Hannah Waxman '19 and Elizabeth Haile '19 are the two lead student coordinators of the 2017 Princeton University Farmers' Market.
Hannah: History with Concentration in French
Liz: Operations Research and Financial Engineering
How do you define sustainability?
Hannah: Prioritizing lifestyle habits that ensure that the needs of future generations will be met given the current generation's consumption by enacting environmentally responsible initiatives.
Liz: Changing the way we approach resource consumption as individuals and institutions in the present so as to ensure that future generations can benefit from these same resources.
Why did you decide to get involved with the Farmers' Market?
Hannah: When I was in high school, the best part of my week was visiting our local farmers' market every Sunday to buy fresh produce for my family to enjoy. When I came to college, this tradition was the thing I missed most, so I was thrilled to get the chance to bring my love of locally grown, sustainable food to Princeton's campus and to help bridge the gap between the undergraduate, graduate student, and local community members of Princeton.
Liz: Food has always been a passion for me, but it wasn't until Princeton that I started to think critically about where my food comes from. At Princeton, I have been exposed to discussions of the sustainability issues related to our food choices, which I have found invaluable. The farmer's market provides an opportunity to facilitate these kind of discussions among undergrads, grads, faculty, community members, and local producers, while bringing fresh, local, sustainable produce to campus.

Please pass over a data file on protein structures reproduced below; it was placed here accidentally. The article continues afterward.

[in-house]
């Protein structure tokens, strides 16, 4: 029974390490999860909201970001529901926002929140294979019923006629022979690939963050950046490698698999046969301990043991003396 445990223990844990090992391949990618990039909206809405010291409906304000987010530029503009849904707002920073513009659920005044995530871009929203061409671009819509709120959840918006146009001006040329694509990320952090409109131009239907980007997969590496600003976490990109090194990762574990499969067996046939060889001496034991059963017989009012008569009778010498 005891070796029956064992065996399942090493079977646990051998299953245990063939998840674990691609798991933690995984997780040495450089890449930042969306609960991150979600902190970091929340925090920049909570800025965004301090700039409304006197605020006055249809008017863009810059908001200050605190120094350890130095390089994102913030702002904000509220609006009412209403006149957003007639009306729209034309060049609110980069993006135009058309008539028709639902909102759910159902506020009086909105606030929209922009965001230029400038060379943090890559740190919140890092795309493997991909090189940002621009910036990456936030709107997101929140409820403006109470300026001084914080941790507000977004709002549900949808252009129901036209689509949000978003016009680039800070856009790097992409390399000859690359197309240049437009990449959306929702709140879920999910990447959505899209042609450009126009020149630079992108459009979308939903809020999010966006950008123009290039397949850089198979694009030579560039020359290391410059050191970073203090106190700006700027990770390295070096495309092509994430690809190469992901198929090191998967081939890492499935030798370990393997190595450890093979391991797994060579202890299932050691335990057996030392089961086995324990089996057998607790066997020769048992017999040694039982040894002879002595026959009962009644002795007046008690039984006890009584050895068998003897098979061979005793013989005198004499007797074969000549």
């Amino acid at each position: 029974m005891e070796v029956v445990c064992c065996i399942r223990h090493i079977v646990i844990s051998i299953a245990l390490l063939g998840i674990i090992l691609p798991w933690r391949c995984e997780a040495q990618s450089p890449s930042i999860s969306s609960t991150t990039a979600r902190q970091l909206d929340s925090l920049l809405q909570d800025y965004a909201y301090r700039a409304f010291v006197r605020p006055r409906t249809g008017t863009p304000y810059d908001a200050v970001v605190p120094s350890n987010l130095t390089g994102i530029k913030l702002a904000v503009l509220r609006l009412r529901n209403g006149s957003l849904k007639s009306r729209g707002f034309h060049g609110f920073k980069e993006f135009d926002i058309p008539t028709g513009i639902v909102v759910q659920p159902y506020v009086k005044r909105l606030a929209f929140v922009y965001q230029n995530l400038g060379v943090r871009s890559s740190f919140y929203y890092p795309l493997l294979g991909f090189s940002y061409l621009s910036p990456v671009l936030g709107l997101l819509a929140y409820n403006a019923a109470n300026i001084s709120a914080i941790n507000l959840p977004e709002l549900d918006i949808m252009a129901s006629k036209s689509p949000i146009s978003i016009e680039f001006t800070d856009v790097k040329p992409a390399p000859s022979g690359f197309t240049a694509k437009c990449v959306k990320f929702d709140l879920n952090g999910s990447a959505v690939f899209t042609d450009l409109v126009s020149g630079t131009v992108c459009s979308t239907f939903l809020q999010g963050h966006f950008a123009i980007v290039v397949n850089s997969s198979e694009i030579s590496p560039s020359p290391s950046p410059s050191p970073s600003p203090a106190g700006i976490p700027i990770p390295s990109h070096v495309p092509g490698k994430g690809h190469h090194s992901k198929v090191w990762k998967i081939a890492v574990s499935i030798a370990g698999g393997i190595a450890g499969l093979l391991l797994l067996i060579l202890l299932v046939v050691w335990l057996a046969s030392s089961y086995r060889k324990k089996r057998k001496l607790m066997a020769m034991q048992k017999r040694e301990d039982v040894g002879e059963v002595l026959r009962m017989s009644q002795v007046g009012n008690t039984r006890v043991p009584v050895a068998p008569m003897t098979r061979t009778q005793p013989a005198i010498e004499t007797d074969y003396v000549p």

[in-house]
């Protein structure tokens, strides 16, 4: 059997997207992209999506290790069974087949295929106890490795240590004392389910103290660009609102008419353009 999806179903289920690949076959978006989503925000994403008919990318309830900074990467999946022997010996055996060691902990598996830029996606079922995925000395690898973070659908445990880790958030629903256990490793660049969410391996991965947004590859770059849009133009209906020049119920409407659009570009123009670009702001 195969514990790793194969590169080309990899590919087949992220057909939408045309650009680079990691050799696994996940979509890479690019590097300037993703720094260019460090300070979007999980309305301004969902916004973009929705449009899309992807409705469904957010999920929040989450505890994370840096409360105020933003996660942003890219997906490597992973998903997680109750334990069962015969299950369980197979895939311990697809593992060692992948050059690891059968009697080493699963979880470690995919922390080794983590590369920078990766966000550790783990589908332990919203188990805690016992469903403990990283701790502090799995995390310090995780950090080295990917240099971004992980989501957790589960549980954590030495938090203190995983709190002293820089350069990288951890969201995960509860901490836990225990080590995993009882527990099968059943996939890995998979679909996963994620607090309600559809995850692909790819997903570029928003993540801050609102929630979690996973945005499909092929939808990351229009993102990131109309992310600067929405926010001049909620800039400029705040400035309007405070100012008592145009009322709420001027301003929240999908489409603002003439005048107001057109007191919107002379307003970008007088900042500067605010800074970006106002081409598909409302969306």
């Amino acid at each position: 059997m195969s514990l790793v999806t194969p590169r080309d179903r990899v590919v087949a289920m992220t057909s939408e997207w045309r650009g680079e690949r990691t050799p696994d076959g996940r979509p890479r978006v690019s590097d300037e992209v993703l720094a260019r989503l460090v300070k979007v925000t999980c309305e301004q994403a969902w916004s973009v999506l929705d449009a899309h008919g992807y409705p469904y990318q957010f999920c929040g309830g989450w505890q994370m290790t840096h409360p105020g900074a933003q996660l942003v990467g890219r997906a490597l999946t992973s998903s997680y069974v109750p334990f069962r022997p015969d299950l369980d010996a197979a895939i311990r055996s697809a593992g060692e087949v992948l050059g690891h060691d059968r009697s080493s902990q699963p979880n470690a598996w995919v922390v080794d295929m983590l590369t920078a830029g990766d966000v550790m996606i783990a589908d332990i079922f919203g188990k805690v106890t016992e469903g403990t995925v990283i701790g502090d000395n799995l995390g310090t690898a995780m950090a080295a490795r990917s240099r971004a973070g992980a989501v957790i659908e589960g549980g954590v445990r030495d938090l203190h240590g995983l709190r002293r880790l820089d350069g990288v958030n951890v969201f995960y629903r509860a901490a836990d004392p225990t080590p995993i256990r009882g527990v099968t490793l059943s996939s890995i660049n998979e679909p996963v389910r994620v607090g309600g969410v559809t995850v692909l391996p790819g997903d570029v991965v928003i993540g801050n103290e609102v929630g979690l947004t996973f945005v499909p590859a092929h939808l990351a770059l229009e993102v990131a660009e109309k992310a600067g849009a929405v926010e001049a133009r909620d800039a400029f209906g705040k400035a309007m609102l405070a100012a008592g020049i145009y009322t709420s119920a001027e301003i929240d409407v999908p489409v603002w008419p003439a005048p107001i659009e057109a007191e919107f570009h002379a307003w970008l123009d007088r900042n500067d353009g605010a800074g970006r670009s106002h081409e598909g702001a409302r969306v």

How has your leadership role shaped your experience at Princeton?
Hannah: Through this role I have gotten the opportunity to interact with a range of people and departments on campus, which has opened my eyes to the dedicated programming and planning that goes on behind the scenes to make the undergraduate experience at Princeton as wonderful as it is. Furthermore, taking initiative on a project like the market that has such personal meaning to me has given me greater agency on this campus and a sense of place.
Liz: My leadership involvement with the market has created opportunities to work with a really dedicated group of individuals on campus. In this role, I have had the privilege to interact with and learn more about sustainability groups and initiatives on campus, which has been a really impactful learning experience for me. This role has also given me the opportunity to step outside the Orange Bubble and interact with local farmers and producers and community members at large, which has been an incredibly rewarding experience.